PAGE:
Superman Smashes the Klan Part Two Aims for the Heart

Superman Smashes the Klan Part Two Aims for the Heart

Picking up where Superman Smashes the Klan: Part One left off, Part Two doesn’t quite deliver on the series title: while Superman does rough up a couple of Klansmen, he doesn’t yet smash the Klan. Superman Smashes the Klan: Part Two Janice Chiang (letterer), Gurihiru (interior and main cover artists), Gene Luen Yang (writer) DC

Picking up where Superman Smashes the Klan: Part One left off, Part Two doesn’t quite deliver on the series title: while Superman does rough up a couple of Klansmen, he doesn’t yet smash the Klan.

Superman Smashes the Klan: Part Two

Janice Chiang (letterer), Gurihiru (interior and main cover artists), Gene Luen Yang (writer)
DC Comics
December 18th, 2019

Superman Smashes the Klan Part Two Cover by Gurihiru depicting Superman carrying Roberta Lee against a backdrop of Metropolis

Instead, the issue opens with a rescue. Like the first issue, this second opens with one page of panels before a page turn reveals a dynamic two page spread. Superman, with Roberta Lee (the series protagonist) and Chuck Riggs (nephew of the Grand Scorpion of the Klan of the Fiery Kross) tucked under his arms, jumps over the Metropolis River. He saves Roberta’s brother, Tommy, and then sees visions of his alien birth parents.

When they first appear in Part Two, Superman’s alien father and mother are dressed like Jonathan and Martha Kent, the former in overalls and the latter in a pink dress and apron. Clothes, not just costumes, are so important in this series. Their outfits are uncannily similar to the ones that Ma and Pa Kent will be wearing in the flashback that follows. Unlike Gurihiru’s usual precise black lines, the flashback panels are bordered with edges that appear rough and unfinished, albeit deliberately so. Every single part of this book is meticulously put together by the creative team. Gurihiru use angled panels in a later flashback, which highlight Clark’s anxiety over his heat vision as it begins to manifest. As this happens, Clark hears an alien language, which the reader sees as a foreign, green font.

Panels from Superman Smashes the Klan Part Two by Gene Luen Yang (writer), Gurihiru (artists), and Janice Chiang (letterer) depicting a Clark Kent flashback

This issue made me appreciate Janice Chiang’s lettering even more than the first, particularly in her use of color. When Superman speaks to his birth parents in their alien language, his words and theirs, though translated into English, are colored the same green. Likewise, when Roberta and Tommy’s mother speaks Cantonese, her speech and speech bubbles are colored red. That red is brighter and more noticeable than the Kryptonian green, almost making it more alien.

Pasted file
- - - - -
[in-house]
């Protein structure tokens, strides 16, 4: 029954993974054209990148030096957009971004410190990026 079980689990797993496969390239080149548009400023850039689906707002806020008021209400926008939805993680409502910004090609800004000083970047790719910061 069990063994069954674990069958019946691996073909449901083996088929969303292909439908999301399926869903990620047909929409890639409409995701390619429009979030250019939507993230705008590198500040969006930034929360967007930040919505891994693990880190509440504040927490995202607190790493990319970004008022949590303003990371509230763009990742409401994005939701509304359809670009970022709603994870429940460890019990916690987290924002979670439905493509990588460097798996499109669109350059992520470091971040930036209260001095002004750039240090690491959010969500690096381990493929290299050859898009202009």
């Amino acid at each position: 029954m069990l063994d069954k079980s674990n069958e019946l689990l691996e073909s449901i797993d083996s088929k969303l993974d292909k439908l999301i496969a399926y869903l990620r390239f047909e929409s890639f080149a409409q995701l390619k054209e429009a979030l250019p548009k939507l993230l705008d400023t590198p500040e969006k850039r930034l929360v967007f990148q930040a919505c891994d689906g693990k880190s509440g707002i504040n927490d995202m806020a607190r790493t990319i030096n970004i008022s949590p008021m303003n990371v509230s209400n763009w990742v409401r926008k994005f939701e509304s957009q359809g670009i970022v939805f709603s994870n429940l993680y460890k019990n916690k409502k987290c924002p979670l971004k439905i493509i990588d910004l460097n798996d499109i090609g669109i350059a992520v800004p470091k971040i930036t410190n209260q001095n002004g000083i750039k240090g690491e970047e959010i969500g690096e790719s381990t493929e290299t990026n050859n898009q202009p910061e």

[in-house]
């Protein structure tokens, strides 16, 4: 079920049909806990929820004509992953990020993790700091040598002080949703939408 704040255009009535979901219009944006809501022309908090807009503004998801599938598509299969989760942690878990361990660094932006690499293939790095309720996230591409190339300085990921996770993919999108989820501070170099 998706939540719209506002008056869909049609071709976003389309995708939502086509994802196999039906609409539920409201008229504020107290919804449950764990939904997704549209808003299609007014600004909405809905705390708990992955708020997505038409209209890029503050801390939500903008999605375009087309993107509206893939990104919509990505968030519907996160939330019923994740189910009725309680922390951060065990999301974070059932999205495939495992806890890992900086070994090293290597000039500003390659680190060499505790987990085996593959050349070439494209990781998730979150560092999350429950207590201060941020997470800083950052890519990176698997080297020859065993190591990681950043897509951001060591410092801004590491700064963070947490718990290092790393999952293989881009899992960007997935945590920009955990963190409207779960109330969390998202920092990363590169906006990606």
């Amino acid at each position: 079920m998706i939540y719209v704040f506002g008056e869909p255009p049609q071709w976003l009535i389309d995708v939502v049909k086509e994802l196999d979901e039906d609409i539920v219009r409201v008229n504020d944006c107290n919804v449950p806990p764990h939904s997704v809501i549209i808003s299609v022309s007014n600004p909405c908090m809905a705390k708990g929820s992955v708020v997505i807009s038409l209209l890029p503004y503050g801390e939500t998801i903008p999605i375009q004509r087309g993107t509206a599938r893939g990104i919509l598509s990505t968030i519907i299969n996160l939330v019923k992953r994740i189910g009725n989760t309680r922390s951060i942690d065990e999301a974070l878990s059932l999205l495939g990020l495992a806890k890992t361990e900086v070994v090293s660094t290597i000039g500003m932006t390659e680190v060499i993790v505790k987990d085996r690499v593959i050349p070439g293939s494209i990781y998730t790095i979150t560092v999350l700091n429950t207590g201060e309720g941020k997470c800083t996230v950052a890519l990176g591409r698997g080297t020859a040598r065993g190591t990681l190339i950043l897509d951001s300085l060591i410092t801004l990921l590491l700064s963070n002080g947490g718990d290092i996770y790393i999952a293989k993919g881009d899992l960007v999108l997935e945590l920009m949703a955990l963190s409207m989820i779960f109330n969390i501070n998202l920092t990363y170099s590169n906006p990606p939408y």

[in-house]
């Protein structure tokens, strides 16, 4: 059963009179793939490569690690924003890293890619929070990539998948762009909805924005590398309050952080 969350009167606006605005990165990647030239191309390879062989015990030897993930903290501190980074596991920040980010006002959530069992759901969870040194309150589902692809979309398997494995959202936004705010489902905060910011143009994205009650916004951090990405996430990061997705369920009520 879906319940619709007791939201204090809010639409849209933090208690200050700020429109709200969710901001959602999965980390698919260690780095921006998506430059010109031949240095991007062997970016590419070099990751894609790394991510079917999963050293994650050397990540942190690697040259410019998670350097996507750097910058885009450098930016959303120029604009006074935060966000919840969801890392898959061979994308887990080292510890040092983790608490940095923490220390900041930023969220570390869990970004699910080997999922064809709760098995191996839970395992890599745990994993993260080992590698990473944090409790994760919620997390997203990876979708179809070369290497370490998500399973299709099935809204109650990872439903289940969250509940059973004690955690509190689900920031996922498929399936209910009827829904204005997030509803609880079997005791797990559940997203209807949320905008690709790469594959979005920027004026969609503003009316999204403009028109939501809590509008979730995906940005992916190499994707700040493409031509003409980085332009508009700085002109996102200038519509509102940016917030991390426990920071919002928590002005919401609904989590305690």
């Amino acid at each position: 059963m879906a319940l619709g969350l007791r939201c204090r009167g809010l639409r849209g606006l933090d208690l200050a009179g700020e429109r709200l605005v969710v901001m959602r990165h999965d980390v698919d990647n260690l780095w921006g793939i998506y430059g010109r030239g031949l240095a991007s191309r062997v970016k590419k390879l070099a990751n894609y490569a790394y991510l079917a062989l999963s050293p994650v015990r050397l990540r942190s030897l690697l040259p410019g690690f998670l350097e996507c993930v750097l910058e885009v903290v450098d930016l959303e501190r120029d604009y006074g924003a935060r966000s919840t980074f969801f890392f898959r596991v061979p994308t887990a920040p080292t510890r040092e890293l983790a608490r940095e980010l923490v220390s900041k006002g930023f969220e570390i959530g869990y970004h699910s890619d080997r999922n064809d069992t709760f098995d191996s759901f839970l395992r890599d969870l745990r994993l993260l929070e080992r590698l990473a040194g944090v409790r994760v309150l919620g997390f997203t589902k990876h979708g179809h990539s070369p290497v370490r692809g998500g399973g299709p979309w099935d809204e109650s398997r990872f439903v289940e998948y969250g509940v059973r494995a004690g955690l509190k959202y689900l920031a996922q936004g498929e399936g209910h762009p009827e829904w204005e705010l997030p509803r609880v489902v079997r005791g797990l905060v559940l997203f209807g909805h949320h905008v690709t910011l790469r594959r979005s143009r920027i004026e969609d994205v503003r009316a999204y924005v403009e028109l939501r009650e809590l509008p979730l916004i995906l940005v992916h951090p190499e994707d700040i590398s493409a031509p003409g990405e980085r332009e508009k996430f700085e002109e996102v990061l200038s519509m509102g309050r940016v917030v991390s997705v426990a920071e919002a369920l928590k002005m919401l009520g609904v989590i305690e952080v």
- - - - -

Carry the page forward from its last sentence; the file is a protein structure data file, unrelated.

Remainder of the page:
Red is an important color in Superman Smashes the Klan. It’s the color of Superman’s heat vision and the color of his alien birth parents’ eyes, stark against their mottled green skin. As a child in Smallville and as an adult in Metropolis, Clark Kent wears a red tie, and Superman wears a red cape made for him by his mother. Superman gifts a cape to Roberta from which her mother makes her a new jacket. Unlike the white lab coat gifted to her father by his boss or the baseball hat given to Tommy after he joins the Unity House’s team, Roberta’s new, red coat, with Superman’s yellow emblem on the back, doesn’t signal assimilation. Instead, it brings together the two cultures to which she belongs equally: Chinese and American.

Panel from Superman Smashes the Klan Part Two by Gene Luen Yang (writer), Gurihiru (artists), and Janice Chiang (letterer) depicting Roberta Lee showing off her new jacket

Superman has a much more difficult time reconciling the two cultures to which he belongs: American and alien. When his alien birth parents–no longer dressed as Ma and Pa Kent but wearing clothing not unlike his costume–ask, “Why only be half of who you actually are?” Clark responds, “… I love being a part of this. A part of them.” Although neither Clark nor Roberta have realized it yet, Chinese/American and alien/American are false dichotomies. What Smashes the Klan doesn’t, and maybe can’t, reconcile with is what this means for Indigenous peoples, who are notably absent from the comic and Yang’s backmatter essay, “Superman and Me” (here Part 2 of 3), which focuses on a particular vein of immigrant history.

As much as I am enjoying Superman Smashes the Klan, which is to say a lot, I really, sincerely wish it had been released as one volume, not three. While the physical dimensions of the issues are novel, the irregular release schedule, with two months between each issue, and delay of action make it clear that Part Two is not so much the middle of a trilogy as it is the middle. I don’t know if this will make Part Three more satisfying when it comes out in February or not, but I am looking forward to it, nonetheless.

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